In a 2009 interiew, DJ Belal (an early DJ for Rakim and later of Groove B Chill) recalled "being in Brentwood at a little house party and Smitty’s group, the Rock Squad came down." Parrish Smith was actually in that group, but back then went by the name D.J. Eazzy "P." Belal continued, "From Wyandanch, it was just me and Ra and some people who weren’t MCs. And Ra tore them up by himself. He did the whole 'Seven MCs in a line' routine then. The look on they face was priceless because it was 7 of them."

Which brings us back to a larger point about battling and friendly competition. Rakim didn't write the seven MCs line for the Rock Squad — it was part of a routine he did before it was ever recorded — but when rapping on others' turf or in any competive setting (and really, what isn't), it could and certainly would be used as lyrical artillery. The same might be said for Parish Smith's "It's like a Dig 'Em Smack, you smack me and I’ll smack you back." Whether it was originally directed at Rakim, as he thought — or not, as Smith contends — it certainly could've been taken that way. Regardless of the artists' true targets or lack thereof, the competitve spirit they shared made for some of the best records in history; and their listeners' equally passionate fandom, which drove them to analyze their favorite artists' lyics and often prescribe new meanings, only fueled the artists' fire.


While we're considering Rakim's early brushes with EPMD and how listeners' interpretations can allow for records to be heard in new ways, here's something far doper: a blend of the vocals from Eric B. & Rakim's "I Ain't No Joke" with the instrumental for EPMD's "The Big Payback." The blend comes from an episode of the Club Krush radio program, which aired on WPRB 103.3 FM in either Augst or July of 1990. The show was hosted by DJs Eazy M and G, and it seems like the latter was behind the boards for this blend. You can read more about the program and listen to the full episode via RawDealRadio.com and the Internet Archive.


Samfl3 (Pronounced sUM-FLaa or SUN-FLer)

Listening to Nortey "Samfl3" Dowuona, one gets the feeling that the music he makes couldn't possibly have been taught or passed on, that it must be entirely and exclusively a product of the artist's own ingenuity. The beats sound more like videogame soundtracks than instrumentals somebody made to rap over, yet he insists (at least on his debut) that there's sampling involved; the vocals somehow recall both nursery rhymes and the early '00s cram-a-million-words-into-each-line style, yet they remain strangely in the pocket no matter how wild the keyboard arrangements backing them get.

Samfl3's debut album is called Notice the Cat; its followup, Window Dressing, also features cats on the cover. The biography he sent me a year ago begins: "Nortey Dowuona first started rapping after watching several tv shows and, wanting to be a voice actor, started recording his voice on his iPod Touch in 2012, then recording a Spiderman tune he remembered from the 1992 tv show. After finding the instrumental for Martians and Goblins by the Game, a song he enjoyed, he started free styling about an actual war between martians and humans, with goblins helping to defeat them." It goes on from there, explaining in detail his artistic development leading up to the release of said debut. Samfl3 grew up in Accra, Ghana, then moved to Garden City. Eight of the album's 10 songs were recorded on holiday in La, Ghana.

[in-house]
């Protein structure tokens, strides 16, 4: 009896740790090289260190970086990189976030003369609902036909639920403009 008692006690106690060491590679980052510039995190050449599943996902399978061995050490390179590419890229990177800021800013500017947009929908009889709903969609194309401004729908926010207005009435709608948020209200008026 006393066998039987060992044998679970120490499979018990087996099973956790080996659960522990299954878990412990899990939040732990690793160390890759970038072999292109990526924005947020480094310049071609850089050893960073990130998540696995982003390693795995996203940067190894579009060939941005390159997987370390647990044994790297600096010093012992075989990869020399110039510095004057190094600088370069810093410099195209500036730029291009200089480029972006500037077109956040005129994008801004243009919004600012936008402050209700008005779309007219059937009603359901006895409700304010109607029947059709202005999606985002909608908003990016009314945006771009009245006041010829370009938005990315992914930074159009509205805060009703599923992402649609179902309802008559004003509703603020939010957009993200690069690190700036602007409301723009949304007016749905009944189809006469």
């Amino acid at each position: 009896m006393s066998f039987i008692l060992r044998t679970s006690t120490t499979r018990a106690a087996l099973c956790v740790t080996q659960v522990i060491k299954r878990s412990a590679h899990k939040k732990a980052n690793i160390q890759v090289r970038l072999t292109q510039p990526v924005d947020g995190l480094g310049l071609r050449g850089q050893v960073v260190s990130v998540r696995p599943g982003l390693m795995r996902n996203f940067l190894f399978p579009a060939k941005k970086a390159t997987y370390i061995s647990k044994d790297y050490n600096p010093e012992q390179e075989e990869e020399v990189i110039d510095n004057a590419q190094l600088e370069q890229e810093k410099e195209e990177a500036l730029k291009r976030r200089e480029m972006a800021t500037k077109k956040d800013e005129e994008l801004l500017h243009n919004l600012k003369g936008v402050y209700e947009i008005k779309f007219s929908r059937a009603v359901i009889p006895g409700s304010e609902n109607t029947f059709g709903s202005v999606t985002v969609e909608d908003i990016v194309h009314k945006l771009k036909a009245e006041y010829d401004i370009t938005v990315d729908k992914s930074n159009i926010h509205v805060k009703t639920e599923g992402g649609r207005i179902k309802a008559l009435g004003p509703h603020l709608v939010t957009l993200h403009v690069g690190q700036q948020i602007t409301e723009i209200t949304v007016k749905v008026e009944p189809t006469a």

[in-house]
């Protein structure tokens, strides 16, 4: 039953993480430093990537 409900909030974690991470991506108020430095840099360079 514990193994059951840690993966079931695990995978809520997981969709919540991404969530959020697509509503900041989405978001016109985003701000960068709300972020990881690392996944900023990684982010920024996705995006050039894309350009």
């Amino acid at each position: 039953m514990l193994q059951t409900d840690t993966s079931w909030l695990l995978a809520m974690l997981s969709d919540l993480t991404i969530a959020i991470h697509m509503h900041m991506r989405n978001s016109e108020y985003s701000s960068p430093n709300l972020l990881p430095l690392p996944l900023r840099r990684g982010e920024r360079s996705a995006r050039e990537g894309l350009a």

Dig a little deeper and you'll find All American Opera, "an electronica album influenced by hip-hop and R&B," which Samfl3 put out in 2013, with song titles including "Spiders Eating Maggots out of the Dead Breasts of Chichidodos," "A Lack of Video Games and an Abundance of Internet," "It's Not Paranoia..." and "...If They're Actually After You." It's lit. So is Notice the Cat, though it took me all of a year to finally cover it here. In the interim, Samfl3 has uploaded three more albums to Bandcamp, one of which has the amazing title, I Had No Keyboard, So I Made Raps. Like I said, this is not so much rap as an oral tradition but more rap as a purely personal expression. It's its own thing.


De La Soul Doing Awesome Things in Europe 89-90

Above, De La Soul appear on the Dutch television program Fa. Unst on the VPRO network. The group performs "The Magic Number," "Plug Tunin'" and "Me, Myself & I" then get interviewed by host Sylvia Pool and finally compete against UK rock group the Mute Drivers in a trivia face-off. Below, one year later De La Soul appear on the UK's Capital Rap Show with Tim Westwood for an interview and freestyle. This 1990 appearance is not to be confused with their freestyle with Nas on Tim Westwood's show in 1996. Their interview begins at 21:16 and their freestyle at 25:16.


Lil Tecca - "Bossanova"

Lil Tecca may have unseated Lil Nas X from atop the Billboard charts, but clearly the Lawrence rapper's biggest accomplishment to date has been inspiring a rewrite of this site's Submissions page copy, which had remained virtually untouched since 2014. Now that's a legacy.

Theravada - Clarity of Escape

New music from Theravada, mostly instrumental including axe murder anthem "cadett5," but the title cut sees him continuing to vocally undress a hologram. Hear more Theravada beats and rhymes on fellow 2000 flag-bearer Rbchmbrs' Old Man Soon.

Roc Marciano - "Tom Chambers"

Roc Marciano taps Marci Beaucoup cover artist and "Emeralds" video director Justin "Unjust" Herman to bring the action-packed Marcielago cover to life in this Speed Racer-style animation for "Tom Chambers."